The movement's roots
On the face of it, this is reminiscent of the huge protests that followed the 2009 election, known as the Green Movement or Green Revolution. But these latest protests are all round very unlike the Green Movement in their implications, their size, and their demographics. In 2009, protesters mainly came from a young and educated middle class; this time, the protests started in the north-western city of Mashad, traditionally a religiously conservative place, and those taking to the streets come from a far wider variety of backgrounds.
Alas, much as happened in 2009, the latest protests in Iran face a severe government crackdown. The first deaths at the hands of security forces were reported in Dorud, and more than 20 casualties have now been counted. And yet the protesters continue to stand up against the government's iron-fisted approach. So what's driving them?
Besides the protesters' explicit antipathy toward Iranian foreign policy in the Arab world, the protests also have a distinctively Arab dimension. In Ahwazi, a majority Arab region in Iran's south-west, protests have been going on for weeks, with people taking to the streets to rail against the Iranian government's repression and its confiscation of Ahwazi land and water. Thousands of Arab Iranians took to the streets when an Iranian parliamentarian, Qassem al-Saeedi, slammed the Iranian government's discriminatory policies, even comparing the Iranian regime's anti-Arab policies to those of Israel.
Iran's foreign affairs
Then there's the matter of Syria. Since the beginning of the Syrian uprisings in 2011, Ahwazi Arab Iranians have stood in solidarity with their counterparts on the Syrian streets, while Syrian pro-democracy protesters have waved the Ahwaz flag in their protests against Bashar al-Assad's regime. Small wonder then that today's Syrian anti-regime revolutionaries and activists are standing in solidarity with the Iranian protests.
Abdelaziz al-Hamza, a Syrian pro-democracy activist from Raqqa and active member of the group Raqqa is Being Slaughtered Silently, advised the Iranian protesters not to reveal their identity, not to carry any ID documentation, and to use removable memory cards in the devices they use to document the protests. He also strongly advised them to use nicknames for their Facebook, Twitter and YouTube accounts, and to communicate via encrypted apps.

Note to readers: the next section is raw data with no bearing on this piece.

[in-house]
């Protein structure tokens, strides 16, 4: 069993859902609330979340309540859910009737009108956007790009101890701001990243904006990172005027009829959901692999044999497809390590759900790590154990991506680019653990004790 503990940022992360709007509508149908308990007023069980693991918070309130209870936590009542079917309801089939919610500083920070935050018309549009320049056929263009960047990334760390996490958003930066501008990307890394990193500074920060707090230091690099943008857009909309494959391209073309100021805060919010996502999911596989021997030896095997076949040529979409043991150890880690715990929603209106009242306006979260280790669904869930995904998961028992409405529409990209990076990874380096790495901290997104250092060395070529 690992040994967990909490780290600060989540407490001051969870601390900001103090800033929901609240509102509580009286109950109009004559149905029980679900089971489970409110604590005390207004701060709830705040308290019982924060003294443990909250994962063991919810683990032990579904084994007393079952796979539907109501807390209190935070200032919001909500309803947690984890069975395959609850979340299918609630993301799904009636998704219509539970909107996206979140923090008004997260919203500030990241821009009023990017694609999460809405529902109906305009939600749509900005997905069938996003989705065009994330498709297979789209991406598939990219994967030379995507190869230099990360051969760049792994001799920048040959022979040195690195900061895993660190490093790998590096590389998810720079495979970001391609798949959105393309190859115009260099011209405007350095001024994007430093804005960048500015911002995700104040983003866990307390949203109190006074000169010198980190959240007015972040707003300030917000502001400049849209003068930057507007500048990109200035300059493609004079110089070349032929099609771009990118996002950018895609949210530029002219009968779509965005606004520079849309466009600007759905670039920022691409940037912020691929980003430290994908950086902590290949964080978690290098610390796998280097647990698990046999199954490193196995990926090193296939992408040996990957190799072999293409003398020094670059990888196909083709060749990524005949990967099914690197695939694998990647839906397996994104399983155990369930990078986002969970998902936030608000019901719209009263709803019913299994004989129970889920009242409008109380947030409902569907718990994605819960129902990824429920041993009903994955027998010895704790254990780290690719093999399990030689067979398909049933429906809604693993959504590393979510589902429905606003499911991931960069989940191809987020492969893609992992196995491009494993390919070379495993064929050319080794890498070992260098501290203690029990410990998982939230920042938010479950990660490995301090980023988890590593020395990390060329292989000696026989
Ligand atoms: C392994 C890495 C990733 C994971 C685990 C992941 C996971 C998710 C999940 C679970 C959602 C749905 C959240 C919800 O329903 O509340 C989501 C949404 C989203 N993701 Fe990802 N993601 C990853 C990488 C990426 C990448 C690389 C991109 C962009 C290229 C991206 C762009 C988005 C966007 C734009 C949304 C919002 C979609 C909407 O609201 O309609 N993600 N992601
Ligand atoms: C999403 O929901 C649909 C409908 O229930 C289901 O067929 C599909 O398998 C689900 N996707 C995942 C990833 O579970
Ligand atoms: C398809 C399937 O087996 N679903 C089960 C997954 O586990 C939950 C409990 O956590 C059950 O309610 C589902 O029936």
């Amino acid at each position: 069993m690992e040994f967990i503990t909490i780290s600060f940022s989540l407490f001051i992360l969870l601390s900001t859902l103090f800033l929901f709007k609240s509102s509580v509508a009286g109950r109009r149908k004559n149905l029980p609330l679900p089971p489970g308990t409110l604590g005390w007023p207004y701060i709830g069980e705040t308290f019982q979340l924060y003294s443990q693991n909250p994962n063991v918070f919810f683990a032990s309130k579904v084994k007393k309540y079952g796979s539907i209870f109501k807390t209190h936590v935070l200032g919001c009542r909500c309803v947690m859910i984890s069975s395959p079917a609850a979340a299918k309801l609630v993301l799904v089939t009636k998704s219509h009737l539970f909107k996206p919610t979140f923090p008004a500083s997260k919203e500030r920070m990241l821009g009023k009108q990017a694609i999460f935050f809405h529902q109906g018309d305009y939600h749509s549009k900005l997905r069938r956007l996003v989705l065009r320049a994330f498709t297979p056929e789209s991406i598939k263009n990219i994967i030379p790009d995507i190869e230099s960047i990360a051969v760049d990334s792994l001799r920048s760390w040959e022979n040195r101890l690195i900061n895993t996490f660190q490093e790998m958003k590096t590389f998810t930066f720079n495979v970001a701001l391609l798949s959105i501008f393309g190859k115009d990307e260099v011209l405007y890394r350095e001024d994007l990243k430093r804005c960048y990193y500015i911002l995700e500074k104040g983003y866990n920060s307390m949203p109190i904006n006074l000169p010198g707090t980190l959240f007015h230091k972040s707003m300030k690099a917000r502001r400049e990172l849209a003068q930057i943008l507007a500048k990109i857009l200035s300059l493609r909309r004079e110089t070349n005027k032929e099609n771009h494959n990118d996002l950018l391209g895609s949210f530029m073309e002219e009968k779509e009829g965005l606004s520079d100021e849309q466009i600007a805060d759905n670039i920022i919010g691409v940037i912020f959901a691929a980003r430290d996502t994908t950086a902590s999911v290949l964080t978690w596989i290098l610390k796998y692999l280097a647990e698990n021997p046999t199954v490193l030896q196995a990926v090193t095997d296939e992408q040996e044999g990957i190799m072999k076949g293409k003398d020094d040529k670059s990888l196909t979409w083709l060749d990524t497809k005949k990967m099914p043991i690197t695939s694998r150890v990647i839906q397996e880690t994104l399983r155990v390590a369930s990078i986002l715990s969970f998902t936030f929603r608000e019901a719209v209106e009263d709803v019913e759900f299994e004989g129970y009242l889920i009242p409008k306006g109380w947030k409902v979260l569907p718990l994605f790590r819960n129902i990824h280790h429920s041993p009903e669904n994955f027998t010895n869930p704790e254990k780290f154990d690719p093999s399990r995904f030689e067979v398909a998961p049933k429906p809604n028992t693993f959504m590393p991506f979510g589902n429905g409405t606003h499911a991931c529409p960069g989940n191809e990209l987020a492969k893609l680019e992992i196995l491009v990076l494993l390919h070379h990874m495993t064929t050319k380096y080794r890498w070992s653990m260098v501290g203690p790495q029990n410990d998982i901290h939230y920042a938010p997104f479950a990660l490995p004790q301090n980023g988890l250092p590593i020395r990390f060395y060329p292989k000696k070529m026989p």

Many Syrian opposition activists hope that the Iranian protests will start a domino effect that eventually affects Iranian foreign policy towards Syria. In recent years, the Iranian government has spent billions of dollars annually supporting the repressive Syrian regime.
Iran's powerful military chief, General Qasem Soleimani, has been leading the Iranian military operation inside Syria. If the current protests lead to some sort of revolutionary change, Iran's strong financial and military support to active actors in the Syrian war — among them Hezbollah and the Assad regime's army — could suddenly shrivel up. This will also have major implications for Arab countries where Iran is playing a military role, not least Yemen.
If anything is to be learned from the Syrian uprisings, it's that protests such as these can take on a life of their own in ways no one anticipated. There is a significant chance that the Iranian regime will be every bit as brutal in its crackdown as the Assad regime. Ayatollah Ali Khamenei has blamed the protests on a foreign conspiracy; hundreds of protesters have been arrested, and the head of Iran's Revolutionary Court warned that some will receive death sentences.